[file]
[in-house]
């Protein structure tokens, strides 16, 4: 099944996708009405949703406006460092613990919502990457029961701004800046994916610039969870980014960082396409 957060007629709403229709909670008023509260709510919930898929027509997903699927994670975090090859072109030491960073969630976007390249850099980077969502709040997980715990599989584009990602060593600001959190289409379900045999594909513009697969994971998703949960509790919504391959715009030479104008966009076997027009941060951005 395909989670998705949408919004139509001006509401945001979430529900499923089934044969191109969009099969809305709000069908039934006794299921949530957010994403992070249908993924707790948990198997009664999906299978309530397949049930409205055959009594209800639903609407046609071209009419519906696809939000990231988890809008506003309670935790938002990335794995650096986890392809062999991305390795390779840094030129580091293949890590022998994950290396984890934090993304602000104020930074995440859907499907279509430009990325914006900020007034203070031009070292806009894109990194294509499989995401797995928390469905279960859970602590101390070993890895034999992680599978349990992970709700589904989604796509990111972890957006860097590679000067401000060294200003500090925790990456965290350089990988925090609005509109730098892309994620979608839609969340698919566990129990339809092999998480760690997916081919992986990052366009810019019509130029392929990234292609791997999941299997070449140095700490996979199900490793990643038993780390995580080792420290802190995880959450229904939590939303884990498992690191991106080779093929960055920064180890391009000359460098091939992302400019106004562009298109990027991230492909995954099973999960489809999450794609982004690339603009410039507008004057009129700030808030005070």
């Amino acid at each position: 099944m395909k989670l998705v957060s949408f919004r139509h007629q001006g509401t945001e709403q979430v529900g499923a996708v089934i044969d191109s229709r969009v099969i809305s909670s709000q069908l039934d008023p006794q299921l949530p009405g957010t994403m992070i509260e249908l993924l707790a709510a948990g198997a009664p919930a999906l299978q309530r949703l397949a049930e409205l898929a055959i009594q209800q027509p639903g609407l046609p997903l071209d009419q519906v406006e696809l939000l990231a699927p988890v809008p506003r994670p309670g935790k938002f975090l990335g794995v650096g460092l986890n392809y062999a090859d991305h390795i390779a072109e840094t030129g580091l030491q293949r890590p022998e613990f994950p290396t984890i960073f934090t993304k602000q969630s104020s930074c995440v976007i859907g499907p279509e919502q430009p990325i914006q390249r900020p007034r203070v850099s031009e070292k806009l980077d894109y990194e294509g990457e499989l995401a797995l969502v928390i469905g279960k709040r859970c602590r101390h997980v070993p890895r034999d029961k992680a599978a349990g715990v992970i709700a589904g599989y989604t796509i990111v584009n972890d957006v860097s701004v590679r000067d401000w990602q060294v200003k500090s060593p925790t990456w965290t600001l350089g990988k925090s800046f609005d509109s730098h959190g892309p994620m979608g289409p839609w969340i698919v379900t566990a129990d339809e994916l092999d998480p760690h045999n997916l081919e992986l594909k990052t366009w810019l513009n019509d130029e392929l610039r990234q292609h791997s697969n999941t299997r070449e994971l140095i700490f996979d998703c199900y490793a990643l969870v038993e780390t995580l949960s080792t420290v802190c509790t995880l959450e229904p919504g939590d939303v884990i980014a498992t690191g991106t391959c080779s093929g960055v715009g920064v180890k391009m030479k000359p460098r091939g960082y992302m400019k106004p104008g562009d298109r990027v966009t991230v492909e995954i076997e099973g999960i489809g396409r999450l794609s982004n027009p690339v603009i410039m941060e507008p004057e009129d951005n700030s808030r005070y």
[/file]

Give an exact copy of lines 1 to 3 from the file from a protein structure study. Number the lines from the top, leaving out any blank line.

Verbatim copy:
[in-house]
């Protein structure tokens, strides 16, 4: 099944996708009405949703406006460092613990919502990457029961701004800046994916610039969870980014960082396409 957060007629709403229709909670008023509260709510919930898929027509997903699927994670975090090859072109030491960073969630976007390249850099980077969502709040997980715990599989584009990602060593600001959190289409379900045999594909513009697969994971998703949960509790919504391959715009030479104008966009076997027009941060951005 395909989670998705949408919004139509001006509401945001979430529900499923089934044969191109969009099969809305709000069908039934006794299921949530957010994403992070249908993924707790948990198997009664999906299978309530397949049930409205055959009594209800639903609407046609071209009419519906696809939000990231988890809008506003309670935790938002990335794995650096986890392809062999991305390795390779840094030129580091293949890590022998994950290396984890934090993304602000104020930074995440859907499907279509430009990325914006900020007034203070031009070292806009894109990194294509499989995401797995928390469905279960859970602590101390070993890895034999992680599978349990992970709700589904989604796509990111972890957006860097590679000067401000060294200003500090925790990456965290350089990988925090609005509109730098892309994620979608839609969340698919566990129990339809092999998480760690997916081919992986990052366009810019019509130029392929990234292609791997999941299997070449140095700490996979199900490793990643038993780390995580080792420290802190995880959450229904939590939303884990498992690191991106080779093929960055920064180890391009000359460098091939992302400019106004562009298109990027991230492909995954099973999960489809999450794609982004690339603009410039507008004057009129700030808030005070």
């Amino acid at each position: 099944m395909k989670l998705v957060s949408f919004r139509h007629q001006g509401t945001e709403q979430v529900g499923a996708v089934i044969d191109s229709r969009v099969i809305s909670s709000q069908l039934d008023p006794q299921l949530p009405g957010t994403m992070i509260e249908l993924l707790a709510a948990g198997a009664p919930a999906l299978q309530r949703l397949a049930e409205l898929a055959i009594q209800q027509p639903g609407l046609p997903l071209d009419q519906v406006e696809l939000l990231a699927p988890v809008p506003r994670p309670g935790k938002f975090l990335g794995v650096g460092l986890n392809y062999a090859d991305h390795i390779a072109e840094t030129g580091l030491q293949r890590p022998e613990f994950p290396t984890i960073f934090t993304k602000q969630s104020s930074c995440v976007i859907g499907p279509e919502q430009p990325i914006q390249r900020p007034r203070v850099s031009e070292k806009l980077d894109y990194e294509g990457e499989l995401a797995l969502v928390i469905g279960k709040r859970c602590r101390h997980v070993p890895r034999d029961k992680a599978a349990g715990v992970i709700a589904g599989y989604t796509i990111v584009n972890d957006v860097s701004v590679r000067d401000w990602q060294v200003k500090s060593p925790t990456w965290t600001l350089g990988k925090s800046f609005d509109s730098h959190g892309p994620m979608g289409p839609w969340i698919v379900t566990a129990d339809e994916l092999d998480p760690h045999n997916l081919e992986l594909k990052t366009w810019l513009n019509d130029e392929l610039r990234q292609h791997s697969n999941t299997r070449e994971l140095i700490f996979d998703c199900y490793a990643l969870v038993e780390t995580l949960s080792t420290v802190c509790t995880l959450e229904p919504g939590d939303v884990i980014a498992t690191g991106t391959c080779s093929g960055v715009g920064v180890k391009m030479k000359p460098r091939g960082y992302m400019k106004p104008g562009d298109r990027v966009t991230v492909e995954i076997e099973g999960i489809g396409r999450l794609s982004n027009p690339v603009i410039m941060e507008p004057e009129d951005n700030s808030r005070y």